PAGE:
How You Eat vs. How You Sleep

A healthy would you rather

Yesterday, we asked the question: “If you could instantly make positive changes to either how you eat or how you sleep, which would make the biggest impact in your life?”

The opinion polls are in, and the winner is: Better sleep!

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Some of our creative commenters split the difference and said they’d want to do both. Fortunately, there are a number of studies that indicate that how you sleep and what you eat may be connected.

For example – have you ever had a less than a great night of sleep and found yourself snacking, or piling more on your plate than usual?

Well, last month a small study was released that looked at how even a modest amount of sleep loss (maybe one or two episodes more than you wanted to watch) increased hunger, food cravings, feelings of reward that you get from eating, and overall portion sizes that people eat are increased.

That means that there are connections between getting less sleep and eating more.

Further, studies have shown that lack of sleep generally affects mood before motor or cognitive skills…and I think we’ve all had an experience or two where our mood affected what we eat.

That means that even though sleep won out this time, it turns out that a little mindfulness about your sleep may also lead healthier eating choices as well. Everybody wins!

With that in mind, here are some tips to help you get more out of your sleepy-time each night:

  • Try going to bed and getting up at the same time every day. Avoid napping throughout the day if it impacts your ability to sleep restfully through the night.

  • Only use your bed for sleep and sex. Do not use your bed to watch tv or work.

  • Avoid caffeine, alcohol, nicotine, and exercise 4-6 hours before bed (depending on how you react to them, and your sensitivity to those substances and activities).

  • If you can’t fall asleep within 15-30 minutes after getting in bed, get out of bed and do something until you feel sleepy.

  • Create a sleep ritual before bed such as reading, meditating, listening to music or drinking a cup of caffeine-free tea.

  • Once the sun goes down, avoid looking at blue light. Exposure to blue light has been found to inhibit melatonin production, which is known as the sleep hormone. Lower melatonin levels are associated with an increased risk of developing breast cancer. You can try using apps such as night shift or f.lux that alter the screen temperature of your devices to emit a yellow tone instead of blue. Alternatively, you can wear a pair of blue-blocking glasses at night.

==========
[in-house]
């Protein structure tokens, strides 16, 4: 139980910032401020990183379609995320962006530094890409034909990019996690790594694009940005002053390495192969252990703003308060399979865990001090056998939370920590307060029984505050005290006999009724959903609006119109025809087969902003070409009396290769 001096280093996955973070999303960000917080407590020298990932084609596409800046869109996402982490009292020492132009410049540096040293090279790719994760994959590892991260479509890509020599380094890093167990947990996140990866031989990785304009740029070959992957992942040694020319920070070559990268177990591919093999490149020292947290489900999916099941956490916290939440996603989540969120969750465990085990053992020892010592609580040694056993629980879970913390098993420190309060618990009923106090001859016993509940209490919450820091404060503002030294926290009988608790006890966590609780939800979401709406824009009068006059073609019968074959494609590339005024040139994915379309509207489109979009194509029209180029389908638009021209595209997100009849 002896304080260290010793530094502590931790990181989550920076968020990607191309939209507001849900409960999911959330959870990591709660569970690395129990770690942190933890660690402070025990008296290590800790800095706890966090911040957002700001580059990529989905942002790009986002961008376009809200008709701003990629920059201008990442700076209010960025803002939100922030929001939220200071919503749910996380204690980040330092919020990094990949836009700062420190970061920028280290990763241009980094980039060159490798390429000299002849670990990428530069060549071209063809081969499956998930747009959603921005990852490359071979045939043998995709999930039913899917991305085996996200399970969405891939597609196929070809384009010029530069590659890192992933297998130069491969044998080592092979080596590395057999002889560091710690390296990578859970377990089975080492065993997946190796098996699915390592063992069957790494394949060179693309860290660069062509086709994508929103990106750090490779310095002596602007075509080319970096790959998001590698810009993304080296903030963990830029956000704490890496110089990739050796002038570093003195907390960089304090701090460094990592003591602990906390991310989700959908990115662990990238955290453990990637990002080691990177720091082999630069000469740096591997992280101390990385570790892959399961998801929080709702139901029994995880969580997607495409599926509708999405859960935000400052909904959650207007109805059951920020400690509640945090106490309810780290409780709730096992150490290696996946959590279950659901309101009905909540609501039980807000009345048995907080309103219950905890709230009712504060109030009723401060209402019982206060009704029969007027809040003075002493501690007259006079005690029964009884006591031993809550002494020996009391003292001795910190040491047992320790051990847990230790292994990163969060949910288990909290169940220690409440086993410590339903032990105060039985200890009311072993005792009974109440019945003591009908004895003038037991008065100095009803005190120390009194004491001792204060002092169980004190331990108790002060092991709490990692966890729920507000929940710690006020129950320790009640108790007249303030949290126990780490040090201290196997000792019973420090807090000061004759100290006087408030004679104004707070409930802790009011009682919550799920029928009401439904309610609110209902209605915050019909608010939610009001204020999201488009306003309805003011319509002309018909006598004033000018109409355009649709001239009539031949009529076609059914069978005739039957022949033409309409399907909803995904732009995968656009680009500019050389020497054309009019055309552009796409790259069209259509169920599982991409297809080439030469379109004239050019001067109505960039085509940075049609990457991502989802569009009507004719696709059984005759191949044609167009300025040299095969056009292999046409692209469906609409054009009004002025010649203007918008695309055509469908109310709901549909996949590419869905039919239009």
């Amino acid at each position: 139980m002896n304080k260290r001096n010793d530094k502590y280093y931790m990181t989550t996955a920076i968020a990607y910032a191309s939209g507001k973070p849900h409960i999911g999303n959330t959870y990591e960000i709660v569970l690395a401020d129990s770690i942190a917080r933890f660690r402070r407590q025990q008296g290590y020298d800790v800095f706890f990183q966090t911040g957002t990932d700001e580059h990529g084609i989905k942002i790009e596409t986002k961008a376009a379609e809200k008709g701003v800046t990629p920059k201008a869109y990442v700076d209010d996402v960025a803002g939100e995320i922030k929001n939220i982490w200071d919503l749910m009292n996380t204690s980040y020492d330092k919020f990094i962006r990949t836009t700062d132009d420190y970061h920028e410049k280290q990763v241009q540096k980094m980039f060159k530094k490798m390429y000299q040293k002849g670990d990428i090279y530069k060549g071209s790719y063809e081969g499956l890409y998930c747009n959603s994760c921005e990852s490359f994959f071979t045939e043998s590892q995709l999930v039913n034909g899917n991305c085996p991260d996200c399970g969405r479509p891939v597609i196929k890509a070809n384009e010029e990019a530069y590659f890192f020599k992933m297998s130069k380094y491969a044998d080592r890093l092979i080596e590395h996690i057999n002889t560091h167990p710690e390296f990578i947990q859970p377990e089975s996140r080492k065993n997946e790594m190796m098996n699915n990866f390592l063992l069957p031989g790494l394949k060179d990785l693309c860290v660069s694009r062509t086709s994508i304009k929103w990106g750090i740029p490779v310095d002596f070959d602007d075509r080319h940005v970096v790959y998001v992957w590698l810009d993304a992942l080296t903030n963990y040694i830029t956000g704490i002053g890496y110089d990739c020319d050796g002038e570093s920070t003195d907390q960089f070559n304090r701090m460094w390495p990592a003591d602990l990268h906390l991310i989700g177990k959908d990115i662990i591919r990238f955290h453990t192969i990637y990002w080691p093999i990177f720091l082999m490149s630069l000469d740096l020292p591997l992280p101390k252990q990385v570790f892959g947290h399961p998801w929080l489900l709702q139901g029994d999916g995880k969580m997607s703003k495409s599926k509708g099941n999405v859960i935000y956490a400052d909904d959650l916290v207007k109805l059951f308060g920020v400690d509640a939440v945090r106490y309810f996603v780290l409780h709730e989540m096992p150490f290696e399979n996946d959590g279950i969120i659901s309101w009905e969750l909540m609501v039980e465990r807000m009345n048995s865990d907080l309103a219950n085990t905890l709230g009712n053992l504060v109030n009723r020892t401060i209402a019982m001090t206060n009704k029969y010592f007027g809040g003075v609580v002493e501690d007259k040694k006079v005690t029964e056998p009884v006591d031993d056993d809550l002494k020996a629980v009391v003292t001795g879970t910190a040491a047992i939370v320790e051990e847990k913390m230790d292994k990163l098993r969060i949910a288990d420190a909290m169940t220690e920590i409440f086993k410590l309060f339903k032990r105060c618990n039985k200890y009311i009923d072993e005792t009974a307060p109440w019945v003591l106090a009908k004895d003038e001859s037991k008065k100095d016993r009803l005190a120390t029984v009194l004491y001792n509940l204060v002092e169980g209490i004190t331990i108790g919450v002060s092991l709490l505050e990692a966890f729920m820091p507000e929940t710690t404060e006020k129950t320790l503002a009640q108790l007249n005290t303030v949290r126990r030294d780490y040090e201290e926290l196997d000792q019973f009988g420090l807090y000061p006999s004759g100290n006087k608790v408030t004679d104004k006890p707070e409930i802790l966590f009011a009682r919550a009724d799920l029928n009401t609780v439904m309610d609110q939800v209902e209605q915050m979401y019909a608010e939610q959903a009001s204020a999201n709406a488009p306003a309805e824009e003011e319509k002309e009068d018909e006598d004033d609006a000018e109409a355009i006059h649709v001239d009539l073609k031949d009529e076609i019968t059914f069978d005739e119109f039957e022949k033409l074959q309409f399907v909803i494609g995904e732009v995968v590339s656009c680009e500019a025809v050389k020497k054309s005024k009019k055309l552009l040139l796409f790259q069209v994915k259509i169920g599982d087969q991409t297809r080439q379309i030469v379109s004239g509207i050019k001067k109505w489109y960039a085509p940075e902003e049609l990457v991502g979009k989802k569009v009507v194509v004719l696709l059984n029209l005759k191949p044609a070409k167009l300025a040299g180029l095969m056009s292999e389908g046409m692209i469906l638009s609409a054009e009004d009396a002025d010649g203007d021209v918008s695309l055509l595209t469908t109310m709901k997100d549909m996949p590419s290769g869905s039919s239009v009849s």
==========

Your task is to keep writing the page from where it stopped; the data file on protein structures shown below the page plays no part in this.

• Avoid having any electronics on in your room while you are trying to sleep.

  • Try keeping your bedroom cool, because this can contribute to helping you fall asleep quicker and stay asleep longer.

Oh yeah…about that Netflix auto-play…

We all want to binge-watch at one time or another, but if you’re losing sleep because you can’t say goodnight after the next episode starts playing try these instructions from Netflix: “To disable Post-Play's auto-play feature on a Netflix profile, navigate to your Account click Playback Settings, then uncheck the option to Play next episode automatically. Other Post-Play features will still be enabled -- this setting simply turns off automatic playback of the next episode.”

If you still can’t get restful sleep after working on your sleep hygiene, consider working with a naturopathic doctor who can prescribe natural sleep-promoting agents.

We’ll plan another ‘would you rather’ style question next Thursday where we’ll let you help choose the topic we’ll discuss, but we’d love to hear your comments about what you’re interested in.

Got a healthcare topic that you think would be good? Let us know!

Michael Nelson